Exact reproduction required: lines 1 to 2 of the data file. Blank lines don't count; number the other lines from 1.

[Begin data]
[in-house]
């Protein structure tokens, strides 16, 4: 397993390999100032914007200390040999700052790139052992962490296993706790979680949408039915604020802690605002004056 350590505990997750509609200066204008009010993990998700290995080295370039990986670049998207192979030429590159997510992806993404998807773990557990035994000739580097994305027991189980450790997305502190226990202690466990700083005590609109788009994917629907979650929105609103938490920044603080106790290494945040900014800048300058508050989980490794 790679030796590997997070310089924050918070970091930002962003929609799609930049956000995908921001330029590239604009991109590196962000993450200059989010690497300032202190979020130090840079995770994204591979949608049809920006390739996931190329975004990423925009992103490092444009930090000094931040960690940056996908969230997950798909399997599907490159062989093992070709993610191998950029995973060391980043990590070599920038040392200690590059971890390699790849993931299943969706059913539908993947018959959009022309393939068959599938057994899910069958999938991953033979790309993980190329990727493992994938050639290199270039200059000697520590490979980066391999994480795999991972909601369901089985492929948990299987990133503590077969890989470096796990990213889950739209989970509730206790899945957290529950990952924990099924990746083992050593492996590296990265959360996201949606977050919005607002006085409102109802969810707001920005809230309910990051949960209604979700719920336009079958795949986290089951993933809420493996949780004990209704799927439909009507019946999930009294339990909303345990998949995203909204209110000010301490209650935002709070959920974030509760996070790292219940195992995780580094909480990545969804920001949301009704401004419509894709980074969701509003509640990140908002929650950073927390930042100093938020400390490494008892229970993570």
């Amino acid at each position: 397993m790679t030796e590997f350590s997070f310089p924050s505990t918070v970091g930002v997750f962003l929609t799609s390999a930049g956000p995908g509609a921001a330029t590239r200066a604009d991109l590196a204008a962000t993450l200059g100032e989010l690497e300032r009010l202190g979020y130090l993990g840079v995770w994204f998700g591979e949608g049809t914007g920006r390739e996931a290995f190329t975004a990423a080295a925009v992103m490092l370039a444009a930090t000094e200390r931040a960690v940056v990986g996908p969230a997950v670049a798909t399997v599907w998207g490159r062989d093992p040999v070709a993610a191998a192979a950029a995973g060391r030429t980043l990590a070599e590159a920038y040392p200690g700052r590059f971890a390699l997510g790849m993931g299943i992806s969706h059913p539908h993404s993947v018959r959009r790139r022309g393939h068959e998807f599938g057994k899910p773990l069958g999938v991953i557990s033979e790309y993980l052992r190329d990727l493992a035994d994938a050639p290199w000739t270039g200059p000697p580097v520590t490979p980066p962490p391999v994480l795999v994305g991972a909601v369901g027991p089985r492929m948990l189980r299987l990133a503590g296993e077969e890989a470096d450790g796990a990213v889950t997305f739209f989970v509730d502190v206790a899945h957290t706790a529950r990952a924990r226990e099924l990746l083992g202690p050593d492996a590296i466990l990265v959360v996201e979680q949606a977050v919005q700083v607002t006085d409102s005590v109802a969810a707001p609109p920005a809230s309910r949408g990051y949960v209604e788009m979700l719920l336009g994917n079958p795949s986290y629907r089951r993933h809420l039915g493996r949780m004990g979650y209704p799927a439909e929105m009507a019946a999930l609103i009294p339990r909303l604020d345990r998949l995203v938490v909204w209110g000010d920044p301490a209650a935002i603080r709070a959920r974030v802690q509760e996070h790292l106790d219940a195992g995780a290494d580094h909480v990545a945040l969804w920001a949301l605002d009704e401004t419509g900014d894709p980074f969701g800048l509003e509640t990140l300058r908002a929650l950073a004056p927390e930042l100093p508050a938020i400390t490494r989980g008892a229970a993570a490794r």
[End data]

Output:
[in-house]
């Protein structure tokens, strides 16, 4: 397993390999100032914007200390040999700052790139052992962490296993706790979680949408039915604020802690605002004056 350590505990997750509609200066204008009010993990998700290995080295370039990986670049998207192979030429590159997510992806993404998807773990557990035994000739580097994305027991189980450790997305502190226990202690466990700083005590609109788009994917629907979650929105609103938490920044603080106790290494945040900014800048300058508050989980490794 790679030796590997997070310089924050918070970091930002962003929609799609930049956000995908921001330029590239604009991109590196962000993450200059989010690497300032202190979020130090840079995770994204591979949608049809920006390739996931190329975004990423925009992103490092444009930090000094931040960690940056996908969230997950798909399997599907490159062989093992070709993610191998950029995973060391980043990590070599920038040392200690590059971890390699790849993931299943969706059913539908993947018959959009022309393939068959599938057994899910069958999938991953033979790309993980190329990727493992994938050639290199270039200059000697520590490979980066391999994480795999991972909601369901089985492929948990299987990133503590077969890989470096796990990213889950739209989970509730206790899945957290529950990952924990099924990746083992050593492996590296990265959360996201949606977050919005607002006085409102109802969810707001920005809230309910990051949960209604979700719920336009079958795949986290089951993933809420493996949780004990209704799927439909009507019946999930009294339990909303345990998949995203909204209110000010301490209650935002709070959920974030509760996070790292219940195992995780580094909480990545969804920001949301009704401004419509894709980074969701509003509640990140908002929650950073927390930042100093938020400390490494008892229970993570």